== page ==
Debian buster: are you testing?

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llivv
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Re: Debian buster: are you testing?

#21 Post by llivv »

I was scolded for having to ask about the path errors as well ..
http://forums.debian.net/viewtopic.php?f=19&t=138837
you may want to read the man page for su
than double/triple check it after buster release.

I use a lot of different su options and have read a lot of different versions of the su man page.

The path issues are a result of an inititive call [USR Merge] which makes a lot of sense when using systemd, probably. :?:
UsrMerge
not so much when using sysv. :shock:
And there is current discussion regarding package builds with usr merge issues and building packages on merged usr build machines. check it out on the boot list if interested.

Bulkley see package usrmerge for a couple hints why stretch don't upgrade to easy to buster, yet.
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milomak
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Re: Debian buster: are you testing?

#22 Post by milomak »

i can' emember why i've always used su -
Desktop: A320M-A PRO MAX, AMD Ryzen 5 3600, GALAX GeForce RTX™ 2060 Super EX (1-Click OC) - Sid, Win10, Arch Linux, Gentoo, Solus
Laptop: Lenovo ideapad Y700-15ISK - Sid, Win10, Solus
Kodi: AMD Athlon 5150 APU w/Radeon HD 8400 - Sid

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llivv
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Re: Debian buster: are you testing?

#23 Post by llivv »

su -
the gnu form is
su --login
one man page recommends gnu on linux

another su man pages stated
-c is discouraged #OK :?: '

ok -c'<command>' may have detrimental affects in some cases depending on how a package is built <important>
or in some other shell or a set default path that is not posix
or the newest posix
Do they change posix? if yes, why?

In the end,
isn't knowing where the tools are in the tree, almost as important as the current posix standard?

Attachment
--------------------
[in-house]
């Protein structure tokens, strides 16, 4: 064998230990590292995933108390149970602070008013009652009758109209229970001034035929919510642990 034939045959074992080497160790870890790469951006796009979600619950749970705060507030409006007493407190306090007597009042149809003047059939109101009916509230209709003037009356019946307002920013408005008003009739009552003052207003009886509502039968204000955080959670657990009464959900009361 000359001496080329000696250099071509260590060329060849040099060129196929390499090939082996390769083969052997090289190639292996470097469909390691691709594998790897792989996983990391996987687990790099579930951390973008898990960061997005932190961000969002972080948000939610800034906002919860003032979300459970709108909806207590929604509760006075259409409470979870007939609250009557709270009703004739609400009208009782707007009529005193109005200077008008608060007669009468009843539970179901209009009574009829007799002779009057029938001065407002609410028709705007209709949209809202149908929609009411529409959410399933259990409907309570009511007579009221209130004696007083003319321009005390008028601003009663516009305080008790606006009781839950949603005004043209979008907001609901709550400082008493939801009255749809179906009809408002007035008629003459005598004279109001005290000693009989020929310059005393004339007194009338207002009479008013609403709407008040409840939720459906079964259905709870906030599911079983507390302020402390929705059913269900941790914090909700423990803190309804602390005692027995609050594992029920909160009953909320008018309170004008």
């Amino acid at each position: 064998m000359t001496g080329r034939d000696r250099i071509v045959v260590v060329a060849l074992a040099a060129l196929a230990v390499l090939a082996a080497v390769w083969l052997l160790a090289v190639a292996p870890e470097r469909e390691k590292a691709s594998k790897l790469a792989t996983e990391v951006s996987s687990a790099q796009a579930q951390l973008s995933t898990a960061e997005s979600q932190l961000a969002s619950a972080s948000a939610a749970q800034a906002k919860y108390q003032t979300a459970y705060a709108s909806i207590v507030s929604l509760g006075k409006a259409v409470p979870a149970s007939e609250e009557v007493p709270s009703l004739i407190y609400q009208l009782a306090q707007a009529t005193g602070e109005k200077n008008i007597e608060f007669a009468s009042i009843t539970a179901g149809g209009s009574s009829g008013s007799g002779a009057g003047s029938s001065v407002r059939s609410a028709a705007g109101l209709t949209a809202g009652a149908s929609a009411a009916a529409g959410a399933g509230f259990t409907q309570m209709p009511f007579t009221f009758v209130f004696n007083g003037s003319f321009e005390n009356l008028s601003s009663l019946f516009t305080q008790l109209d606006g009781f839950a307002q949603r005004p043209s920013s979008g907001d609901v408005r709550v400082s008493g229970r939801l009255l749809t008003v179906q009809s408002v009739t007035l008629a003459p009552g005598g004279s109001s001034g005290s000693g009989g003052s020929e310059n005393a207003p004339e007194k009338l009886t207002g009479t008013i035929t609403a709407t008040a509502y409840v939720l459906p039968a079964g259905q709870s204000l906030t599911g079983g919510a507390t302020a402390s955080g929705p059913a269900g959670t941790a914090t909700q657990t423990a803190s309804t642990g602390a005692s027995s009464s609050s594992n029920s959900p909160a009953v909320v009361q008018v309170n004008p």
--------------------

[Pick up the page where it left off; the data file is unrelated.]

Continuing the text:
what about su --login --command='<command>'
what are the possible implications there?
apologizes if that sounds like I'm pushing :evil:
it must be in my nature :oops:
In memory of Ian Ashley Murdock (1973 - 2015) founder of the Debian project.

xepan
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Re: Debian buster: are you testing?

#24 Post by xepan »

llivv wrote: man ...
I always check the funny-manpages first of all. If they fail, i check the manpages-posix. https://packages.debian.org/stretch/manpages-posix
iow: confusing, huh? :-)
To answer your question: to me the actual posix standard usually isn't important (but i think that is the wrong approach, depends with who you speak, and about what, i guess).

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llivv
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Re: Debian buster: are you testing?

#25 Post by llivv »

xepan wrote:
llivv wrote: man ...
I always check the funny-manpages first of all. If they fail, i check the manpages-posix. https://packages.debian.org/stretch/manpages-posix
iow: confusing, huh? :-)
To answer your question: to me the actual posix standard usually isn't important (but i think that is the wrong approach, depends with who you speak, and about what, i guess).
indeed :)
oh so many issues above.
open group
DOJ
knighthood
(world pease)
tanks for the non-free
I'll now have to start watching that too...... 8) bourne
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Wheelerof4te
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Re: Debian buster: are you testing?

#26 Post by Wheelerof4te »

I won't be testing it, sadly.
Buster has weak security support, as do all testing releases. Even Chromium isn't in the repo atm because of a source package renaming.

Looking forward to it, though. Finally, Wayland is default on GNOME.

Bulkley
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Re: Debian buster: are you testing?

#27 Post by Bulkley »

I tried the upgrade again. Same problems as before. Ir failed to start blind portmap service and it failed to raise network interfaces. It also failed to recognize my computer ID. I've been doing dist-upgrades for a couple of decades and Buster is the only one that has ever stopped me. There must be some radical changes in there.